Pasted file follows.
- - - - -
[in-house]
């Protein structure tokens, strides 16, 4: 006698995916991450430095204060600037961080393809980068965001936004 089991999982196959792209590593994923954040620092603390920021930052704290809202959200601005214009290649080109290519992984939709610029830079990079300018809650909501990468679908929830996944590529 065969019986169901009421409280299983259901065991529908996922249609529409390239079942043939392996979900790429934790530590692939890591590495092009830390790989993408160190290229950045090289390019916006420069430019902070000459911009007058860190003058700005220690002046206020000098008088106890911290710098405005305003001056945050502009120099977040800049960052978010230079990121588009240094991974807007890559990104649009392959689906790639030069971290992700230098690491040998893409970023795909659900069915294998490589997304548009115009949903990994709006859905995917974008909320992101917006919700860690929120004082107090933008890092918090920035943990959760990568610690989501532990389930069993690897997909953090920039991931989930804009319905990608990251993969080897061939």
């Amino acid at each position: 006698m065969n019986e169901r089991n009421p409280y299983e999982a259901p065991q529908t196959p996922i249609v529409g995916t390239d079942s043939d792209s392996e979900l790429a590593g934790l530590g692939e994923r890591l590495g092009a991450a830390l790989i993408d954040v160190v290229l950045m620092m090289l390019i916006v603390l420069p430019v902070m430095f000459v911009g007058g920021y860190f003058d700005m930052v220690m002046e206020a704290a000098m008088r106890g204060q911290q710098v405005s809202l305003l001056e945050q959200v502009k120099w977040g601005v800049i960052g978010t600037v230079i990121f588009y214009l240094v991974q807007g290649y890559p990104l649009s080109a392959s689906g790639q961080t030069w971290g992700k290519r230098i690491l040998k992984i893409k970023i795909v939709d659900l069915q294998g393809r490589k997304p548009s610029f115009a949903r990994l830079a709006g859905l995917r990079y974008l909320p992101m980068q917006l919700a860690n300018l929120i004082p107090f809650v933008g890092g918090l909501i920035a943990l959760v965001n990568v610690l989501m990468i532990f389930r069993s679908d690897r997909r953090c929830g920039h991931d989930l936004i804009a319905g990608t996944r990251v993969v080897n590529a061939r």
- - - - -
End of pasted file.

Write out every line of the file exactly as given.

[in-house]
């Protein structure tokens, strides 16, 4: 006698995916991450430095204060600037961080393809980068965001936004 089991999982196959792209590593994923954040620092603390920021930052704290809202959200601005214009290649080109290519992984939709610029830079990079300018809650909501990468679908929830996944590529 065969019986169901009421409280299983259901065991529908996922249609529409390239079942043939392996979900790429934790530590692939890591590495092009830390790989993408160190290229950045090289390019916006420069430019902070000459911009007058860190003058700005220690002046206020000098008088106890911290710098405005305003001056945050502009120099977040800049960052978010230079990121588009240094991974807007890559990104649009392959689906790639030069971290992700230098690491040998893409970023795909659900069915294998490589997304548009115009949903990994709006859905995917974008909320992101917006919700860690929120004082107090933008890092918090920035943990959760990568610690989501532990389930069993690897997909953090920039991931989930804009319905990608990251993969080897061939």
């Amino acid at each position: 006698m065969n019986e169901r089991n009421p409280y299983e999982a259901p065991q529908t196959p996922i249609v529409g995916t390239d079942s043939d792209s392996e979900l790429a590593g934790l530590g692939e994923r890591l590495g092009a991450a830390l790989i993408d954040v160190v290229l950045m620092m090289l390019i916006v603390l420069p430019v902070m430095f000459v911009g007058g920021y860190f003058d700005m930052v220690m002046e206020a704290a000098m008088r106890g204060q911290q710098v405005s809202l305003l001056e945050q959200v502009k120099w977040g601005v800049i960052g978010t600037v230079i990121f588009y214009l240094v991974q807007g290649y890559p990104l649009s080109a392959s689906g790639q961080t030069w971290g992700k290519r230098i690491l040998k992984i893409k970023i795909v939709d659900l069915q294998g393809r490589k997304p548009s610029f115009a949903r990994l830079a709006g859905l995917r990079y974008l909320p992101m980068q917006l919700a860690n300018l929120i004082p107090f809650v933008g890092g918090l909501i920035a943990l959760v965001n990568v610690l989501m990468i532990f389930r069993s679908d690897r997909r953090c929830g920039h991931d989930l936004i804009a319905g990608t996944r990251v993969v080897n590529a061939r």